I applied this with a brush too. You have to work somewhat quickly & be careful not to over-brush because it gets tacky. This stuff is potent…I wore a respirator while I applied it (as I did with the staining & sanding), we kept all the windows open in the house, & had two fans blowing for the next week.
You have to wait 24 hours between each coat, which is why it took so long to finish it. The label recommended doing 2-4 coats, sanding lightly between each one. I thought that two seemed sufficient, but I gave it a third to be safe. The varnish made all the difference with our floor. I was in love.
I love how stripey it turned out. I like to call it our exotic hardwood now We knew from the very beginning that this floor would not turn out pristine – you can see plenty of dents, scratches, & nail holes, but that’s what I love about it. The worn & rustic qualities are what gives it its character! The varnish really helped to make it feel rich.
Even the area around the toilet didn’t look half bad (knowing that the seam would get covered by the vanity).
You know, considering what we were working with.
The timing ended up working well for us because we were out of town for almost a week after the last coat, so it had plenty of time to fully cure before we got back to work & reinstalled the toilet.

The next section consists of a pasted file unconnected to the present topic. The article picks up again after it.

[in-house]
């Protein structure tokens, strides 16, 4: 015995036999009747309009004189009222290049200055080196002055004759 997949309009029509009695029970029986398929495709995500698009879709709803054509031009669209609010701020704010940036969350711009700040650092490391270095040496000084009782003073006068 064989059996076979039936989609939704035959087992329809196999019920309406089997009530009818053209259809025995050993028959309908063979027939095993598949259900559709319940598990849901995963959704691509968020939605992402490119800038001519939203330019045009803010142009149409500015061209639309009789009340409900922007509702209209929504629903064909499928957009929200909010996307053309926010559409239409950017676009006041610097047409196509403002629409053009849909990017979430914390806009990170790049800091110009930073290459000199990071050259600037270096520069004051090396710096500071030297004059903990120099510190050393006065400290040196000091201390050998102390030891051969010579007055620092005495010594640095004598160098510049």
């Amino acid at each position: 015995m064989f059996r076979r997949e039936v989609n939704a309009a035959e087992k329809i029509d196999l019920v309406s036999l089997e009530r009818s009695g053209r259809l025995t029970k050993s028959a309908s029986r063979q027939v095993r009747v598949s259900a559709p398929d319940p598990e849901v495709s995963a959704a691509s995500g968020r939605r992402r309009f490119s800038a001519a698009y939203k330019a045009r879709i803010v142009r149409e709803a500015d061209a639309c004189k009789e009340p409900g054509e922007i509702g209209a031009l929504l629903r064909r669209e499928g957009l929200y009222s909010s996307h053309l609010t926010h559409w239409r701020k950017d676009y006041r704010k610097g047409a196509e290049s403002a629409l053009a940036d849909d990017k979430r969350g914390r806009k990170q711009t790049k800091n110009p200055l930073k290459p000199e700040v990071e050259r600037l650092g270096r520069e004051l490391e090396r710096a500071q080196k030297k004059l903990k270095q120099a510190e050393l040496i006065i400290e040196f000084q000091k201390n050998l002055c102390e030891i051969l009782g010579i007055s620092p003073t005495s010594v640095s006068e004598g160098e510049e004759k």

I was ecstatic to get the trim in next. The room looked so rough without it – especially with our old plaster walls crumbling at the base. We had to buy all new floor trim because we needed to account for the area behind the vanity. And since we dropped the height of our floor by a good inch, the old trim no longer covered all of the holes in the wall, haha. So we had to buy extra tall 5 3/4″ trim. Oh darn
No nail guns here, just good old-fashioned hammer & nail set.
I was so happy to finally have a reason to bust out the miter saw my sister’s bought us at Christmas. It did not disappoint!
Finally, we can call our floor DONE. No more tar paper, no more rotten planks, no more gaping holes in our walls. Wohoo!
On a side note, I was really loving how much bigger our bathroom looked without the door swinging into it. Wouldn’t this be the perfect spot for one of those awesome sliding barn doors or antique reclaimed doors?
Buuuut that’s not going to happen, for two reasons:
Actually, 3 reasons – Phil is not jumping on the sliding door bandwagon. But it would be sweet. Just sayin’.
Anyways. We LOVE our “new” old floors. Don’t you?
Forgot to add the cost breakdown!
Extra wood: $4
Stainable wood filler: $11
Sander & sandpaper: $0 (already owned)
Spar Varnish: $13
Trim paint: $0 (already owned)